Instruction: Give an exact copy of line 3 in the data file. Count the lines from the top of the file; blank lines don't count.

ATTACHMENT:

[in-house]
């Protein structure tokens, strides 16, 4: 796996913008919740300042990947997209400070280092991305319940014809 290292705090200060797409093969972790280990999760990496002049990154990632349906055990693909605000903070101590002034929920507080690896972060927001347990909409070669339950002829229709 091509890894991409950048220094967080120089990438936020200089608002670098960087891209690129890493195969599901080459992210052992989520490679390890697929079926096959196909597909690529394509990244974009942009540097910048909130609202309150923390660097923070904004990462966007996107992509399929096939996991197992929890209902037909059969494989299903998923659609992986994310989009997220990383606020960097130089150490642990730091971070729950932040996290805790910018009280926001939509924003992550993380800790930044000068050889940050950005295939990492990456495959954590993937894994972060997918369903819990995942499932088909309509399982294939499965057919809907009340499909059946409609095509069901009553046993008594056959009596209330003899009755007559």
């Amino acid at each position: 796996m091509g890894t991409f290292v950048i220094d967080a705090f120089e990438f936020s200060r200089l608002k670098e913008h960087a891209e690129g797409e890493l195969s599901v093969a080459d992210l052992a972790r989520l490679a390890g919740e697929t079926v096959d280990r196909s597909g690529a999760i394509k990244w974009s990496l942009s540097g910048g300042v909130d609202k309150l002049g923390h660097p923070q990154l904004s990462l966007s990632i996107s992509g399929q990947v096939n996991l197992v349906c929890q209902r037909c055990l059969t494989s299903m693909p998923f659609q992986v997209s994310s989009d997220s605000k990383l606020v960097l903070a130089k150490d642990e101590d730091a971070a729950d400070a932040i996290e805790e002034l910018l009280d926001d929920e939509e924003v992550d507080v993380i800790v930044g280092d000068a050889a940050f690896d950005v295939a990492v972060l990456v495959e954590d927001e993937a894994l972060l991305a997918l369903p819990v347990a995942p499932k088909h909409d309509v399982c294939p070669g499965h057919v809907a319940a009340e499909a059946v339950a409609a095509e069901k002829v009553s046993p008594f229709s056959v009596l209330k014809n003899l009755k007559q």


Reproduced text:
């Amino acid at each position: 796996m091509g890894t991409f290292v950048i220094d967080a705090f120089e990438f936020s200060r200089l608002k670098e913008h960087a891209e690129g797409e890493l195969s599901v093969a080459d992210l052992a972790r989520l490679a390890g919740e697929t079926v096959d280990r196909s597909g690529a999760i394509k990244w974009s990496l942009s540097g910048g300042v909130d609202k309150l002049g923390h660097p923070q990154l904004s990462l966007s990632i996107s992509g399929q990947v096939n996991l197992v349906c929890q209902r037909c055990l059969t494989s299903m693909p998923f659609q992986v997209s994310s989009d997220s605000k990383l606020v960097l903070a130089k150490d642990e101590d730091a971070a729950d400070a932040i996290e805790e002034l910018l009280d926001d929920e939509e924003v992550d507080v993380i800790v930044g280092d000068a050889a940050f690896d950005v295939a990492v972060l990456v495959e954590d927001e993937a894994l972060l991305a997918l369903p819990v347990a995942p499932k088909h909409d309509v399982c294939p070669g499965h057919v809907a319940a009340e499909a059946v339950a409609a095509e069901k002829v009553s046993p008594f229709s056959v009596l209330k014809n003899l009755k007559q």